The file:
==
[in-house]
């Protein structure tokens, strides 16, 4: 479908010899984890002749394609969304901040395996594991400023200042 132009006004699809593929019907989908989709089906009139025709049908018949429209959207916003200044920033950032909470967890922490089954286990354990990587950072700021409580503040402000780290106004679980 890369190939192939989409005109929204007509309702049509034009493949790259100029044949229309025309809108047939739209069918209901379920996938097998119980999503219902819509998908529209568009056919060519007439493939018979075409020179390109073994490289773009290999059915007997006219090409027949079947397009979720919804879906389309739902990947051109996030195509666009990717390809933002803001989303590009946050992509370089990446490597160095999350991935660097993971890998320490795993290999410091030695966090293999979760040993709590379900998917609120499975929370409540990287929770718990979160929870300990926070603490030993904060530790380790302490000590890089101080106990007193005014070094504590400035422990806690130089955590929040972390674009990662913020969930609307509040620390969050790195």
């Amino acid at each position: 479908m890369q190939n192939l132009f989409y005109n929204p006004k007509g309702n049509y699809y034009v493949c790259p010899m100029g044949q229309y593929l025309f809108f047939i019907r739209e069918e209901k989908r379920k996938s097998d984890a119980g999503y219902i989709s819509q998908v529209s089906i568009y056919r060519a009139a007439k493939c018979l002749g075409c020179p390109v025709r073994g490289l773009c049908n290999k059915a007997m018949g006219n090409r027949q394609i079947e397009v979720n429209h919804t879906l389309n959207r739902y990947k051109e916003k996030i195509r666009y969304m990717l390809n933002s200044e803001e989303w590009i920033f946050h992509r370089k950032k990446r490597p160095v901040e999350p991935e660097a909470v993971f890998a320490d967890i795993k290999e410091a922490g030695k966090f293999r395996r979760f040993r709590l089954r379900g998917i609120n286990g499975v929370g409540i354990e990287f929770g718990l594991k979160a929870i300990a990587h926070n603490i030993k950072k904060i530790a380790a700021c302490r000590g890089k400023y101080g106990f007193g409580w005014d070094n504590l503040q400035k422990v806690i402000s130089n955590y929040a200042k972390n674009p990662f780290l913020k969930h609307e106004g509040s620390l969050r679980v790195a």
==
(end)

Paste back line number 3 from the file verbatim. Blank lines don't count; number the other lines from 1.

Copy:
């Amino acid at each position: 479908m890369q190939n192939l132009f989409y005109n929204p006004k007509g309702n049509y699809y034009v493949c790259p010899m100029g044949q229309y593929l025309f809108f047939i019907r739209e069918e209901k989908r379920k996938s097998d984890a119980g999503y219902i989709s819509q998908v529209s089906i568009y056919r060519a009139a007439k493939c018979l002749g075409c020179p390109v025709r073994g490289l773009c049908n290999k059915a007997m018949g006219n090409r027949q394609i079947e397009v979720n429209h919804t879906l389309n959207r739902y990947k051109e916003k996030i195509r666009y969304m990717l390809n933002s200044e803001e989303w590009i920033f946050h992509r370089k950032k990446r490597p160095v901040e999350p991935e660097a909470v993971f890998a320490d967890i795993k290999e410091a922490g030695k966090f293999r395996r979760f040993r709590l089954r379900g998917i609120n286990g499975v929370g409540i354990e990287f929770g718990l594991k979160a929870i300990a990587h926070n603490i030993k950072k904060i530790a380790a700021c302490r000590g890089k400023y101080g106990f007193g409580w005014d070094n504590l503040q400035k422990v806690i402000s130089n955590y929040a200042k972390n674009p990662f780290l913020k969930h609307e106004g509040s620390l969050r679980v790195a």